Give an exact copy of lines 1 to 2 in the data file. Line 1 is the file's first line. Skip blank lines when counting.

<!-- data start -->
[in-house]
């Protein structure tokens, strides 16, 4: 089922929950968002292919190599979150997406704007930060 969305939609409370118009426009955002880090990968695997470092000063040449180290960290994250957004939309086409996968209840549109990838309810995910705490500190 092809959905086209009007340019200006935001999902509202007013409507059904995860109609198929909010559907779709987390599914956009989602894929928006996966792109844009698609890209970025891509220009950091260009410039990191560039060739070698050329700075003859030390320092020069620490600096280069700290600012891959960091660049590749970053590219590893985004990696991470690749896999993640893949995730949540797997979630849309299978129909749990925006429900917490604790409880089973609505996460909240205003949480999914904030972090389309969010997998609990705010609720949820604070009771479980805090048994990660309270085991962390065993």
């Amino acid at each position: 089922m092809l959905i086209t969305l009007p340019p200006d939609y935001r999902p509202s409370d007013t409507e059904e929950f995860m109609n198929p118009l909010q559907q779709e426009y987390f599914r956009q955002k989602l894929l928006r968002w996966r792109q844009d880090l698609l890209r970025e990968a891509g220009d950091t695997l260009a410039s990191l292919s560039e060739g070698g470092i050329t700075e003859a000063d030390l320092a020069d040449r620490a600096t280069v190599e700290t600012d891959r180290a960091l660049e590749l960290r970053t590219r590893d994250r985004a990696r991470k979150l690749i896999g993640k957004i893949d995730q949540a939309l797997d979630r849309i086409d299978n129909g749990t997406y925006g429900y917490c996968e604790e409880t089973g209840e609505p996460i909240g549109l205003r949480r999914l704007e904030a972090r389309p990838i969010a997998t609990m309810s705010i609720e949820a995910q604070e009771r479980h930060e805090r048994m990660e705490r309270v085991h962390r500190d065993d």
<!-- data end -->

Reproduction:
[in-house]
């Protein structure tokens, strides 16, 4: 089922929950968002292919190599979150997406704007930060 969305939609409370118009426009955002880090990968695997470092000063040449180290960290994250957004939309086409996968209840549109990838309810995910705490500190 092809959905086209009007340019200006935001999902509202007013409507059904995860109609198929909010559907779709987390599914956009989602894929928006996966792109844009698609890209970025891509220009950091260009410039990191560039060739070698050329700075003859030390320092020069620490600096280069700290600012891959960091660049590749970053590219590893985004990696991470690749896999993640893949995730949540797997979630849309299978129909749990925006429900917490604790409880089973609505996460909240205003949480999914904030972090389309969010997998609990705010609720949820604070009771479980805090048994990660309270085991962390065993």